New Jersey governor Chris Christie rises above Republican taunts
New Jersey governor rejects claims that his praise of Obama helped his re-election
Bill O'Reilly complained about him. Rush Limbaugh called him "fat" and a "fool". Dick Morris argued that he had cost Mitt Romney the presidency.
On right-wing radio, Fox News and Twitter feeds, Governor Chris Christie, of New Jersey, has been taking a pounding from high-profile personalities, who said his abundant praise of President Barack Obama's leadership of the recovery after Hurricane Sandy helped snuff out Republican hopes of capturing the White House.
"Judas", they called Christie. "Traitor". Or worse.
"It would not surprise me if Chris Christie at some point became a Democrat," said radio host Laura Ingraham.
The criticism began before election day and only intensified after Romney's loss. It may have been strident, but it placed Christie in a familiar and comfortable spot: being talked about, for better or for worse, as much as any politician in his party - with the exception of Romney and his running mate, congressman Paul Ryan, of Wisconsin.
Other Republicans considering running in 2016 have had to watch from the sidelines as Christie took a dominant role in the storm recovery, in ways that recall Mayor Rudolph Giuliani after the September 11 attacks.
Over the past week, the governor has been shown repeatedly on television comforting distraught citizens who have lost everything and threatening utilities that have incurred the wrath of New Jersey residents who are without electricity.
Obama alluded to Christie in his victory speech, saluting "leaders from every party" who "swept aside their differences to help a community rebuild".
Christie dismissed the catcalls, telling reporters at a storm briefing in Harvey Cedars, New Jersey, that his praise for the president was no "embrace", just another example of his own celebrated directness.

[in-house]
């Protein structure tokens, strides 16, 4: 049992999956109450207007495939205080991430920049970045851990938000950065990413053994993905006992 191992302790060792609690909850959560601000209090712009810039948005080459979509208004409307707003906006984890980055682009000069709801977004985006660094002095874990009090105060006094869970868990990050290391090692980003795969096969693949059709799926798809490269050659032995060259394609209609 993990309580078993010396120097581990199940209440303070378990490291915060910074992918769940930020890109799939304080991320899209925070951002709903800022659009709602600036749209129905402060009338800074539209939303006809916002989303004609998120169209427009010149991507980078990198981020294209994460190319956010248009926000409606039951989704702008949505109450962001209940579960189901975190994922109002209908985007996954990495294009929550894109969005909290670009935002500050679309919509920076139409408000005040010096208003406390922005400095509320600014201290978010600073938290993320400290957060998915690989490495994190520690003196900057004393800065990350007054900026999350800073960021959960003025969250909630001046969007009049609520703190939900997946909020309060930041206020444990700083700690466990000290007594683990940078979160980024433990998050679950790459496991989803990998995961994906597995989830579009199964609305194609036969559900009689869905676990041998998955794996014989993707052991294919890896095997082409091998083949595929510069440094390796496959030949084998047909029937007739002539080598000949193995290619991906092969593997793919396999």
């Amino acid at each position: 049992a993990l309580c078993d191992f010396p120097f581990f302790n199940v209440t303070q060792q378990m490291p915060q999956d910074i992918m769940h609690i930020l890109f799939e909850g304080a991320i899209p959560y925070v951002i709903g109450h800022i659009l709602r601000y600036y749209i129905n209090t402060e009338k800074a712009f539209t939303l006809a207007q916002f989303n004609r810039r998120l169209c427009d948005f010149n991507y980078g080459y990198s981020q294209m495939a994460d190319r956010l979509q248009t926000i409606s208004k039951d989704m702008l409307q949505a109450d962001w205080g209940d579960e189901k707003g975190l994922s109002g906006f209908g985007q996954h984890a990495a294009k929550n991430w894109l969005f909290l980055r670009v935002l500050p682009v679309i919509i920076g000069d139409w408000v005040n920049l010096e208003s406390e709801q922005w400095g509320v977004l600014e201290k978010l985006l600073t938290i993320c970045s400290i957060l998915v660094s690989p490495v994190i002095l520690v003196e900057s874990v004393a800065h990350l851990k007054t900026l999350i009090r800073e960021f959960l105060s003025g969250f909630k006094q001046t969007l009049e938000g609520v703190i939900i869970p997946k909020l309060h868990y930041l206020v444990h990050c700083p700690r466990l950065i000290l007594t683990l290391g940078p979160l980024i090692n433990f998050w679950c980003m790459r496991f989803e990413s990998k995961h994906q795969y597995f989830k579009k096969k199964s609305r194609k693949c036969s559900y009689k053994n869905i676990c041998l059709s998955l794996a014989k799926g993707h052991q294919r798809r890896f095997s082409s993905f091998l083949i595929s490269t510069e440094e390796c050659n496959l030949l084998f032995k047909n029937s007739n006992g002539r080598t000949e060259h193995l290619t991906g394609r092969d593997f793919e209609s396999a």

"The fact of the matter is, I'm a guy who tells the truth all the time, and if the president of the United States does something good, I'm going to say he did something good and give him credit for it," he said.
Asked about 2016, he responded testily: "I want to get through this storm today, OK? Politics becomes a lot smaller when you're dealing with life and death issues. It just does."
Still, as his national profile grows, back at home, Christie must decide whether to seek re-election in a year.
His state is heavily Democratic and one of the few that Obama carried by a wider margin than in 2008. Yet Christie, who has warred with core Democratic constituencies such as the teachers' and state workers' unions, has shown crossover appeal. For months, his approval rating has exceeded 50 per cent.
"People in New Jersey had already seen his brand of leadership, which is very hands-on, results-oriented and bipartisan," said Michael DuHaime, who is Christie's top political strategist. "But I think what this did is it exposed that brand of leadership to a much broader audience.
"Many people in the country are seeing for the first time what people in New Jersey have seen for three years."